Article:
This appeal can perhaps be felt when we look at the horizontal boat-shaped vessel pictured above, with its fine pricked design of closely-spaced rows of pricks. One might conjure an image of how the potter took utmost care in shaping the fragile form, ensuring a flat base that just gently balances the vessel but does not impose on its curves, and meticulously executing the dense pattern of pricks. Similarly, the voluptuous curve of this present vessel, with its everted mouth rim and long tapered neck sparks one to imagine the Neolithic potter’s hands shaping the S-curve of the body. In both, what we envision is the tactility of clay in the potter’s hands, and the power of the human touch.
Holding History in Our Hands
“The originality, ingenious engineering, straightforward aesthetics, and at times the profound mystery of Neolithic pottery, whether designed powerfully or delicately, make it one of the most remarkable achievements in the history of art.” – Ronald W. Longsdorf
Longsdorf argued that it took talent on the part of Neolithic potters to recognise what pottery could offer beyond its utilitarian function. “Beautiful objects do not appear magically in the context of an evolved and civilised culture, they are hard won by artists,” he writes. “It takes a clear idea on the part of the artist of what constitutes beauty. When they are successful others will see it too, if not in their lifetime, then later.”
While for archaeologists the study of Chinese Neolithic pottery brings great insight into the cultures of prehistoric China, and how people may have lived and how civilisation evolved, for artists, to see and hold a piece of history in the flesh can reinforce one’s work in context. As Mc Lin says, “It was nice to actually see the Neolithic pottery and really see them next to our pieces. It is something that we were inspired by at some point, only it was a flat image in a catalogue. But when you're seeing it in real life, that's different.”
For Mc Lin, who was born and raised in the US, the study of Chinese ceramics during his graduate and postgraduate years laid the foundation for his own practice. While for Hong Kong-born Progin, she explains, “Anything historical, Chinese or Asian, has always been part of my visual culture and my DNA as a designer.”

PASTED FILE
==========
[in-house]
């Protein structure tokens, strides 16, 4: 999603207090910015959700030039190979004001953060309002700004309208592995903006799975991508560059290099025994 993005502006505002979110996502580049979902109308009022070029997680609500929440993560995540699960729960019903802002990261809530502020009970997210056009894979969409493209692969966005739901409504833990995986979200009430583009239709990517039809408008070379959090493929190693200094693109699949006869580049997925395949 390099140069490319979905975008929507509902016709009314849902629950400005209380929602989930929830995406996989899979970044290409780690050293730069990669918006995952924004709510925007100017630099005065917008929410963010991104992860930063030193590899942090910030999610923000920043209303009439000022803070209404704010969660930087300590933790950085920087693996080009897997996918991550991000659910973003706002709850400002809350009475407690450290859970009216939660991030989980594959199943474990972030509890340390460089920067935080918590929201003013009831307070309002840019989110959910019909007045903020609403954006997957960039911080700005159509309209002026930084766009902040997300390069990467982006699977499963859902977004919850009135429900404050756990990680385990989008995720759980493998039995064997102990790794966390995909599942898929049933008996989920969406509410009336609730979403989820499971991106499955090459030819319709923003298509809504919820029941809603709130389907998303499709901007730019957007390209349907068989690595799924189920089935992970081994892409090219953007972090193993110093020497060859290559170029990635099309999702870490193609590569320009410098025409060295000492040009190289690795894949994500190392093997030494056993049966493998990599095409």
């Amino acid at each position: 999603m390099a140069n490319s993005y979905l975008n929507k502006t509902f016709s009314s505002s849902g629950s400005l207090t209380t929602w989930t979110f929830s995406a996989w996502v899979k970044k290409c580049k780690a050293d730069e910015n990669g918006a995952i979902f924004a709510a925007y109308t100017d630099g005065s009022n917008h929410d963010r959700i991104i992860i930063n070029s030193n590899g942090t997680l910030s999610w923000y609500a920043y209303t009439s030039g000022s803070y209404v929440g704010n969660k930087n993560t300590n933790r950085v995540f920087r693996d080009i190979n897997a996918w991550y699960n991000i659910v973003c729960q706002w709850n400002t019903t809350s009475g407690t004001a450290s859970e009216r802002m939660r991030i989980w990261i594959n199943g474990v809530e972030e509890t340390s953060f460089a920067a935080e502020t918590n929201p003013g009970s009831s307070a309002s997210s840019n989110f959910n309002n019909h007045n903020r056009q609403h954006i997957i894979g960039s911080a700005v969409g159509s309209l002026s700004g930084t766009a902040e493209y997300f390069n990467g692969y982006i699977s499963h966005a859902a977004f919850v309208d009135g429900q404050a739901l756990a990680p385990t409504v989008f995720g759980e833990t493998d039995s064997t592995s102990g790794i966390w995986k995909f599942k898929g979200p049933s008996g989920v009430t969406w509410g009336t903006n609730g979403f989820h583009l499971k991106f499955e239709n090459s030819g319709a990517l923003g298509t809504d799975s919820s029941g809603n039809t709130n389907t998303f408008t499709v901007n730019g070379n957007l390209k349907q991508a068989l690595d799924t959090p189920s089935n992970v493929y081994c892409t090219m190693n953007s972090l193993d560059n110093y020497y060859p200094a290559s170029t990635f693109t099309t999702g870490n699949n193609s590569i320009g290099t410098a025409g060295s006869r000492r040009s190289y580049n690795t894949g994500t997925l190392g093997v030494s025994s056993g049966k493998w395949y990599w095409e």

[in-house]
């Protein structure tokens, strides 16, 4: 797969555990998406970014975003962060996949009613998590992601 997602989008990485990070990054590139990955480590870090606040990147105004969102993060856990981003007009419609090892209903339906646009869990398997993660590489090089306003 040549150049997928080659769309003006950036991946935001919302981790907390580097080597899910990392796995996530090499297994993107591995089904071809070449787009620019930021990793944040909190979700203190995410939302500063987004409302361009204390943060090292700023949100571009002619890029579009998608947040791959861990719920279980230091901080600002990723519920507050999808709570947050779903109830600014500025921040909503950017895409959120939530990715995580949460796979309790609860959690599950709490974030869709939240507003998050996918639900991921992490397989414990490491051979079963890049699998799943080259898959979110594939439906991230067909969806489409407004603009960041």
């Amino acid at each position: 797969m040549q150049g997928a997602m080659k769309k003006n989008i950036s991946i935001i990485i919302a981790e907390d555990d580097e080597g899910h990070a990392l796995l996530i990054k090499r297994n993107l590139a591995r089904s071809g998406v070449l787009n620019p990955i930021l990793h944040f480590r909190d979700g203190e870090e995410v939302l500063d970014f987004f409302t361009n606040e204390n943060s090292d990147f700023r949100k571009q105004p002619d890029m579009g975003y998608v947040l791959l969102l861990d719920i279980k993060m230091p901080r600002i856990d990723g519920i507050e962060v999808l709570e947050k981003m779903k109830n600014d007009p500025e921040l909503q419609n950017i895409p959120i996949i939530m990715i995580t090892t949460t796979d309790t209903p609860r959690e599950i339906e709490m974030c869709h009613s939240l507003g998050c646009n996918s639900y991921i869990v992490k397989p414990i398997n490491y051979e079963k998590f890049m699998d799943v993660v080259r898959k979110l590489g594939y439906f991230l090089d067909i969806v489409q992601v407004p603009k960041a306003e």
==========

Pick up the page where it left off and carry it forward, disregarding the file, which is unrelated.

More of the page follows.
“Histories is something we think about all the time. We try to understand what is its history, how it describes itself, and the production,” says Progin. “I think in all of our work and everything we do we’re always kind of putting things in context and in time and place. Looking back and ahead, the histories and the stories, it’s definitely something we think about when we look and pick up something.”
In the above image, the tripod ewer on the left, and the wheel-turned, black pottery cup on the right both demonstrate ingenious Neolithic engineering and design. The resemblance to birds with outstretched necks has earned the tripod ewer a reputation as a masterwork of fine art. The shape was subsequently carried into the Bronze Age and adopted for other use. While the black pottery cup, which has a slightly everted mouth rim, and a semi-circular handle, shows visual similarity to modern-day ceramic cups, suggesting aesthetic simplicity and practicality of its design has lasted a millennia to still be one of the most functional designs we continue to use today.
“Historically, bad practice is the point of evolution of new designs throughout from neolithic to present.” says Progin. “And it’s not just the accident, it’s also the intellectual ability to see the accident as a potential future. Something that can grow into something else. And I think historically that is what the big breaks in creativity and evolution of styles is from.”
Chinese Neolithic pottery serves to tell the great artistic achievements of its potters; that it continues to inspire artists and designers of today solidifies the due credit to which we should give Neolithic potters for their contribution to the canon of art history thousands of years ago.